pogenic.4 Any changes in emissions and removals from these lands are thus considered anthropogenic, regardless of whether natural factors contributed to those changes.
In addition to the definitional ambiguities, monitoring of anthropogenic CO2 emissions is greatly complicated by the natural cycling of CO2 through the terrestrial biosphere and oceans (Figure 1.3). The terrestrial biosphere takes up approximately 120 Gt C yr–1 through photosynthesis and releases almost all of it back to the atmosphere through respiration by plants, animals, and microbes (IPCC, 2007a). Photosynthesis occurs only during daylight hours in the growing season, whereas respiration occurs at all times, albeit at a reduced rate in some seasons (i.e., winter outside the tropics). This diurnal and seasonal imbalance can be quite large; the CO2 sources and sinks that they create are often larger than fossil-fuel fluxes in the same location, except in cities or close to power plants where fossil-fuel emissions are concentrated. Moreover, if we ignore tropical deforestation, terrestrial ecosystems represent a net sink that averaged 2.7± 1.0 Gt C yr–1 over 2000-2008 (Le Quéré et al., 2009). The cause of this sink is not completely understood, although a substantial fraction is due to forest regrowth and other land-use changes in the temperate zone (CCSP, 2007, Chapters 2 and 3) and the remaining fraction may be caused by CO2 fertilization (Friedlingstein et al., 2006). The size of the net terrestrial flux can change from year to year by as much as 5 Gt C (Baker et al., 2006a), in part from anthropogenic fires in tropical forests associated with El Niño events (Randerson et al., 2005; van der Werf et al., 2009b), but is usually within a range of ±1 Gt C yr–1.
The oceans are also a sink for carbon averaging 2.3 ± 0.5 Gt C yr–1 from 2000 to 2008 (Le Quéré et al., 2009). By measuring the changing chemical properties (e.g., pH, pCO2) of the surface ocean from research vessels and commercial ships of opportunity, the annual sink assignable to an ocean basin can be estimated to a precision of about ±10 percent (e.g., Watson et al., 2009). These measurements show that variations in the oceanic sink are too small to explain the multi-gigaton fluctuations in the atmospheric increase of CO2 (IPCC 2007a; Le Quéré et al., 2009). Moreover, because of their comparatively high accuracy, estimates of the oceanic sink provide a valuable constraint on estimates of the magnitude of land sinks at regional and global scales (because the land sink equals the fossil-fuel source minus ocean uptake minus the atmospheric increase).
Fluctuations of natural CO2 sources and sinks create a difficult signal-to-noise problem for efforts to estimate anthropogenic emissions with atmospheric measurements. Seasonally fluctuating background sources and sinks that contribute to the CO2 signal may be of the same order as the emission reductions that might be required under a treaty. The signal-to-noise problem is further exacerbated by the fact that annual fossil-fuel and deforestation emissions represent only about 1 percent of the CO2 in the atmosphere (IPCC, 2007a). This means that anthropogenic emissions will change the average CO2 abundance by only a small amount as air moves across a country over a period of hours to a few days. Thus, an effective way to uniquely identify many large emissions sources is to measure the perturbation in air close to the source, before mixing dilutes the added CO2. The plume of increased concentration above a major point source can be of order 1-10 percent above the background concentration (see Chapter 4).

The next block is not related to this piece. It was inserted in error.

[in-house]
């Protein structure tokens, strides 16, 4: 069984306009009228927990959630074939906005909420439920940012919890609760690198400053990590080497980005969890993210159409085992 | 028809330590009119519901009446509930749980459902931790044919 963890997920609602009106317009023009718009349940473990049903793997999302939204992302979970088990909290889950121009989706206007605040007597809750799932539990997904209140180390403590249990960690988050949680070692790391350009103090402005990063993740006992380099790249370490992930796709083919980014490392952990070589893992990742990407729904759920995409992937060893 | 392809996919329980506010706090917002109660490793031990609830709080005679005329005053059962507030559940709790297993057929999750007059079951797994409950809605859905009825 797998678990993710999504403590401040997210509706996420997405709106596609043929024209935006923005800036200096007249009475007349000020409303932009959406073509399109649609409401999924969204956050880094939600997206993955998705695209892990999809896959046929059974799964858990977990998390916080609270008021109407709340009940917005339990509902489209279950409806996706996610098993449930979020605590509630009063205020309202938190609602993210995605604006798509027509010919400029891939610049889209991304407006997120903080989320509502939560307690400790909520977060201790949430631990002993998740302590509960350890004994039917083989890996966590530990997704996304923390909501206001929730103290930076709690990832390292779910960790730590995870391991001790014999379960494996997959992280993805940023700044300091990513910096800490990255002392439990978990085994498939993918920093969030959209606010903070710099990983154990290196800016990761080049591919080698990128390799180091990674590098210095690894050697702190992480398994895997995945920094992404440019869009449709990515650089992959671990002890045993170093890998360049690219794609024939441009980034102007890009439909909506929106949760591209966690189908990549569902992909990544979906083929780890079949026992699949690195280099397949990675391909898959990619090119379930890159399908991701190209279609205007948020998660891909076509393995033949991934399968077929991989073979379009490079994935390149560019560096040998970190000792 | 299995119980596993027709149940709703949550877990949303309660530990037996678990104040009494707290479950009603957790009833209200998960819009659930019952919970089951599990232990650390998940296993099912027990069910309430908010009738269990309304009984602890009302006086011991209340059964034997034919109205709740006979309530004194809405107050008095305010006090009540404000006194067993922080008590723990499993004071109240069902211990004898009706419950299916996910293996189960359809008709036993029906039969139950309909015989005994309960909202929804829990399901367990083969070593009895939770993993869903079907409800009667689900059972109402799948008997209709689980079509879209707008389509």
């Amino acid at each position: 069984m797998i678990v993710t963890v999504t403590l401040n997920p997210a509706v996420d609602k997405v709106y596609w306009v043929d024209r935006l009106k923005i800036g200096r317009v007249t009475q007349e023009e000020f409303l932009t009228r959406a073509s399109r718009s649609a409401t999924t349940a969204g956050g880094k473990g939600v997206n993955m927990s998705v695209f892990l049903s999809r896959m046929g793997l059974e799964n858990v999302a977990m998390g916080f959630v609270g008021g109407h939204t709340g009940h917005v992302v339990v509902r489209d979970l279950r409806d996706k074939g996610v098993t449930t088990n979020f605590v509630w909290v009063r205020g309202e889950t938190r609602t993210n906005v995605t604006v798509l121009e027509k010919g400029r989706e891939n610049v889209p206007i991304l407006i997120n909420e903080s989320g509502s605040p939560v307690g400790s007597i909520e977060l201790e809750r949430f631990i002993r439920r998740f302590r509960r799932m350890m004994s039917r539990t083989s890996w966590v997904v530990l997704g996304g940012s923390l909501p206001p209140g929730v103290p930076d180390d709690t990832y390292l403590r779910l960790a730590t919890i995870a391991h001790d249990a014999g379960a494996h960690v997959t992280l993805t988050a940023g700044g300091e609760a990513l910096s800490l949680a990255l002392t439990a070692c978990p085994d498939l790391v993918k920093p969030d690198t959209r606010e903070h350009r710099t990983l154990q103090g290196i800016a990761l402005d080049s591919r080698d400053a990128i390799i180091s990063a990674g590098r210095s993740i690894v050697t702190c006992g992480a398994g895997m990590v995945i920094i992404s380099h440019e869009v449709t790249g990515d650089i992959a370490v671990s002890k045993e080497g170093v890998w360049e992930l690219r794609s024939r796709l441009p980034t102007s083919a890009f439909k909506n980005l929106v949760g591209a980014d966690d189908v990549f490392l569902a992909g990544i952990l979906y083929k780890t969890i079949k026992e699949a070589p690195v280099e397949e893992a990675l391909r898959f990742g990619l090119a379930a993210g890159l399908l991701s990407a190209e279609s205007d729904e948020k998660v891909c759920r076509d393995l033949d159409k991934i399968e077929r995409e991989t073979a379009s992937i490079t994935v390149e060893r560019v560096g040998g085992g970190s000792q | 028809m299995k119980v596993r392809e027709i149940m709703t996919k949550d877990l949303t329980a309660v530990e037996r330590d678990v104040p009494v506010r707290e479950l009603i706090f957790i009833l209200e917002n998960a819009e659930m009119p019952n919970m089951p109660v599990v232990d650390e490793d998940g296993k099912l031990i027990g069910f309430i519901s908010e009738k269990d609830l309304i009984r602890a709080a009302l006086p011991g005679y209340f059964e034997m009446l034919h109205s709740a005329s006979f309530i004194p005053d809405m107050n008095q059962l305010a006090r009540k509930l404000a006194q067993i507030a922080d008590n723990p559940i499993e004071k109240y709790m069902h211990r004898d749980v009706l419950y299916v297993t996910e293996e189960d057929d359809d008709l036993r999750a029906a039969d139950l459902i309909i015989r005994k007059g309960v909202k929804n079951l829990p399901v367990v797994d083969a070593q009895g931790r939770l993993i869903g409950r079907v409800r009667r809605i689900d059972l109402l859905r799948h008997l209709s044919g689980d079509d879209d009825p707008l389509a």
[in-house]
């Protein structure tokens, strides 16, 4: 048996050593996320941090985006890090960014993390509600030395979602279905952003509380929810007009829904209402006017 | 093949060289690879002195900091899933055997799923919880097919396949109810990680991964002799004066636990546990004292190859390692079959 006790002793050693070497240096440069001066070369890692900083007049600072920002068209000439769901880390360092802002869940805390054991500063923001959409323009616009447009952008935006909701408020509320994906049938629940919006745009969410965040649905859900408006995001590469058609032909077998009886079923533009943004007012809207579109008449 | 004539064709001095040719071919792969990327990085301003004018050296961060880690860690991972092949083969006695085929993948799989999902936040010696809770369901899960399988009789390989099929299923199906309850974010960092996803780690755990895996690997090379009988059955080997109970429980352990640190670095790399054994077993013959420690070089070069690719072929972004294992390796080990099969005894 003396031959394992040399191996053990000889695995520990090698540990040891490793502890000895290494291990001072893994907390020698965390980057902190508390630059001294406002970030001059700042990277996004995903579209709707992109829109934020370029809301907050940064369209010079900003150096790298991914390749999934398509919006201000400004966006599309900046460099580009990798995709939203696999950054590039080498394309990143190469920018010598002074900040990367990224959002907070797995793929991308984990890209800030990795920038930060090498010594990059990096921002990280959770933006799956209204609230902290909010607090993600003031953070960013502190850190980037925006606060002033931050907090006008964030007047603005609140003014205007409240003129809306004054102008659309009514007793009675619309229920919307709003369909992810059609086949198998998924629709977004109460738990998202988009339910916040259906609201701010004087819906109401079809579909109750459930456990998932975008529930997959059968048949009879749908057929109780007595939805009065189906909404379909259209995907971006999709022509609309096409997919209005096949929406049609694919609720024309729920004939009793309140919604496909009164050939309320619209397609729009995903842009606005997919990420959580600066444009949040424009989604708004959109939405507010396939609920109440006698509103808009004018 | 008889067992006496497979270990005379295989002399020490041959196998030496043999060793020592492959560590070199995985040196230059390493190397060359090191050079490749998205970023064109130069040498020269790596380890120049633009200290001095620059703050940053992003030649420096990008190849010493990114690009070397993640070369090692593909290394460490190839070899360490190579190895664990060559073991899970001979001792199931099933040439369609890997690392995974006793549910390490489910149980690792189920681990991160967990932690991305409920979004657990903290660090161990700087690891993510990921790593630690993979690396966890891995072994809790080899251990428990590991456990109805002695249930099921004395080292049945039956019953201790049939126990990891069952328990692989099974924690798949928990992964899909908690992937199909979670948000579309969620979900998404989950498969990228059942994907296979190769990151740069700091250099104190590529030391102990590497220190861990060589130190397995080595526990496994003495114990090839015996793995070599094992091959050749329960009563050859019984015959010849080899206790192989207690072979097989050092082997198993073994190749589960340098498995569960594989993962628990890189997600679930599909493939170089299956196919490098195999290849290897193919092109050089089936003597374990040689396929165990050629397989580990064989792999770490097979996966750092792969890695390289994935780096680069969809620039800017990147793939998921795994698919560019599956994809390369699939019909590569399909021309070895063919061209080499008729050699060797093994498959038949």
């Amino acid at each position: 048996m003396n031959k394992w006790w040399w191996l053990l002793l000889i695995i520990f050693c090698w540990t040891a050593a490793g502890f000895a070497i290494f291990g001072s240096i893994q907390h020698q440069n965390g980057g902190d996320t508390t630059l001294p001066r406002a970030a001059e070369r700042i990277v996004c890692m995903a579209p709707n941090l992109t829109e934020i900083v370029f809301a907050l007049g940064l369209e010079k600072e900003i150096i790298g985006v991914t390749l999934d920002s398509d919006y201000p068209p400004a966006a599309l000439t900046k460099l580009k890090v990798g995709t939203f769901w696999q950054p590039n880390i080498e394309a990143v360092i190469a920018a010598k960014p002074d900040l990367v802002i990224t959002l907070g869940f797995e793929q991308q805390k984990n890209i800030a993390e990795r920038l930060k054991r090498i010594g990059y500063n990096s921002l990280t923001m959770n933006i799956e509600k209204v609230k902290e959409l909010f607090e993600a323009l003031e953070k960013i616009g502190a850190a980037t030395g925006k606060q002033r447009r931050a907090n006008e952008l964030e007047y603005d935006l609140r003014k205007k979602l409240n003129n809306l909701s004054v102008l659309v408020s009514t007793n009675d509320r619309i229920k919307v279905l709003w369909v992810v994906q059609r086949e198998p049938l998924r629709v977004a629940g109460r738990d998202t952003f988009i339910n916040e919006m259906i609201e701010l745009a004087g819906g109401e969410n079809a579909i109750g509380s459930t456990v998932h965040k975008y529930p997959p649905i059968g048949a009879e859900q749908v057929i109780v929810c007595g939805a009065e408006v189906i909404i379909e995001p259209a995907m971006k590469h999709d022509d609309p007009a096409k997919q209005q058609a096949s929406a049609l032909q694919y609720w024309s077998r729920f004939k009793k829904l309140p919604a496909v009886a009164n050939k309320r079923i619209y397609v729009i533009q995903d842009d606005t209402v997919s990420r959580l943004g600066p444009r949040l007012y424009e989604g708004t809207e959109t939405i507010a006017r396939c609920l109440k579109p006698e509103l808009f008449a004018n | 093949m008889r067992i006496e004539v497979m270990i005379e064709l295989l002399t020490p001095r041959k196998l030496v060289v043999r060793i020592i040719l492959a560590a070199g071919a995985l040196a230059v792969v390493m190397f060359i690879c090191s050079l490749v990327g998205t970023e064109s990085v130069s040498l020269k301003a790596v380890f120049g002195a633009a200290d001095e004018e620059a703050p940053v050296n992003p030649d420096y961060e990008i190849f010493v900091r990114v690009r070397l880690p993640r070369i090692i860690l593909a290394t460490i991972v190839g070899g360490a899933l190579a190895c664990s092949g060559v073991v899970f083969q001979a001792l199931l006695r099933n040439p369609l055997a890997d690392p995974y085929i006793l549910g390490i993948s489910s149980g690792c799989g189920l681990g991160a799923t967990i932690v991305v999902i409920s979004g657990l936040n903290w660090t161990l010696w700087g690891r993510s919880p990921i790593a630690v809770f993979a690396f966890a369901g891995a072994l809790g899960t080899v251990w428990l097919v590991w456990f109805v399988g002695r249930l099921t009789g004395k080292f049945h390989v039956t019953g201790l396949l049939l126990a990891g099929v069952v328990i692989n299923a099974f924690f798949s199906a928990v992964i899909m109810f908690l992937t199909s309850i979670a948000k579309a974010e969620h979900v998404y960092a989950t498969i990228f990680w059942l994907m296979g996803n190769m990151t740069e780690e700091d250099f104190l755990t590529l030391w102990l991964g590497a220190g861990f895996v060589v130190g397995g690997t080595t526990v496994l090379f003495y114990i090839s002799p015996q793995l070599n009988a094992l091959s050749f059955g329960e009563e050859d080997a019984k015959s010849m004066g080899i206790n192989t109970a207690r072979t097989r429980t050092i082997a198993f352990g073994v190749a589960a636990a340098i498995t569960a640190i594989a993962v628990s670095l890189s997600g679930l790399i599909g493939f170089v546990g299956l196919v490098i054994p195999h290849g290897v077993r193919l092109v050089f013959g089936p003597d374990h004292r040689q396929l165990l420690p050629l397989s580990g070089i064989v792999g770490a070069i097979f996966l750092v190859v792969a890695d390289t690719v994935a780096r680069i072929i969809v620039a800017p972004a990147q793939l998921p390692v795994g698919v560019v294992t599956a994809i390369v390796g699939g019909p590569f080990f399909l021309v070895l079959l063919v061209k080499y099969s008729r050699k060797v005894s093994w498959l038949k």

Because of the signal-to-noise problem, the natural carbon cycle would have to be monitored as part of any effort to monitor anthropogenic emissions. Monitoring the carbon cycle would also constrain estimates of “leakage,” in which reduced emissions in one region or sector lead to increased emissions in another (i.e., soil carbon releases from land newly cultivated for biofuels; see Searchinger et al., 2008; Tilman et al., 2009). Further, the effectiveness of any climate treaty is based on the stabilization of greenhouse gas abundances, whether from anthropogenic or natural sources. Current models indicate that climate change feeds back on natural ecosystems and the ocean to produce new sources or reduce sinks of greenhouse gases, with most of the feedbacks amplifying climate change. For example, warming might cause arctic tundra to emit large quantities of CO2 and CH4, causing further climate change, even more releases of CO2 and CH4, and so on in a positive feedback loop (Walter et al., 2006; Zimov et al., 2006; IPCC, 2007a; Schuur et al., 2009). These effects need to be detected early to ensure that